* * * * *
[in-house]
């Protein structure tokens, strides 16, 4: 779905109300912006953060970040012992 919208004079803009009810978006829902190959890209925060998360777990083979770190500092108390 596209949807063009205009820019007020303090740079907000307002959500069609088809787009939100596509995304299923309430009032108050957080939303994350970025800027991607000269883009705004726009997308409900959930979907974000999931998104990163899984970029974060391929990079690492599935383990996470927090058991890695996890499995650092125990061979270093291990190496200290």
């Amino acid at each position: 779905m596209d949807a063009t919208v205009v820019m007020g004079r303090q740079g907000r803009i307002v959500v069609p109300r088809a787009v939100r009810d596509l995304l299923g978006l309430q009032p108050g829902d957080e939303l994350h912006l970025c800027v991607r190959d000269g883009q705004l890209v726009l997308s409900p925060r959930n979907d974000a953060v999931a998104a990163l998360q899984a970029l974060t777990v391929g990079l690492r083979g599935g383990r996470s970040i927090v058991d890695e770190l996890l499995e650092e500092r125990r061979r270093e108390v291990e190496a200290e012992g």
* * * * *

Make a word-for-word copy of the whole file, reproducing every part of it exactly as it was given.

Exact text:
[in-house]
């Protein structure tokens, strides 16, 4: 779905109300912006953060970040012992 919208004079803009009810978006829902190959890209925060998360777990083979770190500092108390 596209949807063009205009820019007020303090740079907000307002959500069609088809787009939100596509995304299923309430009032108050957080939303994350970025800027991607000269883009705004726009997308409900959930979907974000999931998104990163899984970029974060391929990079690492599935383990996470927090058991890695996890499995650092125990061979270093291990190496200290």
């Amino acid at each position: 779905m596209d949807a063009t919208v205009v820019m007020g004079r303090q740079g907000r803009i307002v959500v069609p109300r088809a787009v939100r009810d596509l995304l299923g978006l309430q009032p108050g829902d957080e939303l994350h912006l970025c800027v991607r190959d000269g883009q705004l890209v726009l997308s409900p925060r959930n979907d974000a953060v999931a998104a990163l998360q899984a970029l974060t777990v391929g990079l690492r083979g599935g383990r996470s970040i927090v058991d890695e770190l996890l499995e650092e500092r125990r061979r270093e108390v291990e190496a200290e012992g």